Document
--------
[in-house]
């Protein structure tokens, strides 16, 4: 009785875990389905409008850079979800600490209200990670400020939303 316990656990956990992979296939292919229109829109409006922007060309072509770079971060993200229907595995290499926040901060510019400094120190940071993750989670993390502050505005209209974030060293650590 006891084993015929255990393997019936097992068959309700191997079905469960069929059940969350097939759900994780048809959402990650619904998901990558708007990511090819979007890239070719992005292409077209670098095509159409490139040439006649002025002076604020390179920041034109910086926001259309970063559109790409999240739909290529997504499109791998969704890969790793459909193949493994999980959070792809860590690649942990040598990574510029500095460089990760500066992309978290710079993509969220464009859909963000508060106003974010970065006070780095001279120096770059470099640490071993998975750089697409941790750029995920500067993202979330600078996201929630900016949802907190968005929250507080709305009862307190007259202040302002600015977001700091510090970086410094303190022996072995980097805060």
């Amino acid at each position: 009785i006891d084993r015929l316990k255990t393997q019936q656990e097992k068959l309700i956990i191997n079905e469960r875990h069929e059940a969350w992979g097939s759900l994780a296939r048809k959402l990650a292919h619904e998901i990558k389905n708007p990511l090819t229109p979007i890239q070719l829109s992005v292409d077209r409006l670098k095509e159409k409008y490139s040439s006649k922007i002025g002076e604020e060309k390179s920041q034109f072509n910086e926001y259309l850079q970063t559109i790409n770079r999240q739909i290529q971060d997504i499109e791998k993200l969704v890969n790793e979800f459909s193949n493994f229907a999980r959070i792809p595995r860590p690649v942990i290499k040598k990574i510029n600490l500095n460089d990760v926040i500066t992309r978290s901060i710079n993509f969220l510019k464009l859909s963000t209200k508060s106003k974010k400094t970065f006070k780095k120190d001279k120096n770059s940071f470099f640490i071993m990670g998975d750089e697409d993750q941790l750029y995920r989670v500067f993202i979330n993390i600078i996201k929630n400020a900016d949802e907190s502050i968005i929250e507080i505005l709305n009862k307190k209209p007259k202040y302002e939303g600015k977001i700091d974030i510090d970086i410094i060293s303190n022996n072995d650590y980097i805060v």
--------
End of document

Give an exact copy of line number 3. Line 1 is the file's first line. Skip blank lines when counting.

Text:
């Amino acid at each position: 009785i006891d084993r015929l316990k255990t393997q019936q656990e097992k068959l309700i956990i191997n079905e469960r875990h069929e059940a969350w992979g097939s759900l994780a296939r048809k959402l990650a292919h619904e998901i990558k389905n708007p990511l090819t229109p979007i890239q070719l829109s992005v292409d077209r409006l670098k095509e159409k409008y490139s040439s006649k922007i002025g002076e604020e060309k390179s920041q034109f072509n910086e926001y259309l850079q970063t559109i790409n770079r999240q739909i290529q971060d997504i499109e791998k993200l969704v890969n790793e979800f459909s193949n493994f229907a999980r959070i792809p595995r860590p690649v942990i290499k040598k990574i510029n600490l500095n460089d990760v926040i500066t992309r978290s901060i710079n993509f969220l510019k464009l859909s963000t209200k508060s106003k974010k400094t970065f006070k780095k120190d001279k120096n770059s940071f470099f640490i071993m990670g998975d750089e697409d993750q941790l750029y995920r989670v500067f993202i979330n993390i600078i996201k929630n400020a900016d949802e907190s502050i968005i929250e507080i505005l709305n009862k307190k209209p007259k202040y302002e939303g600015k977001i700091d974030i510090d970086i410094i060293s303190n022996n072995d650590y980097i805060v």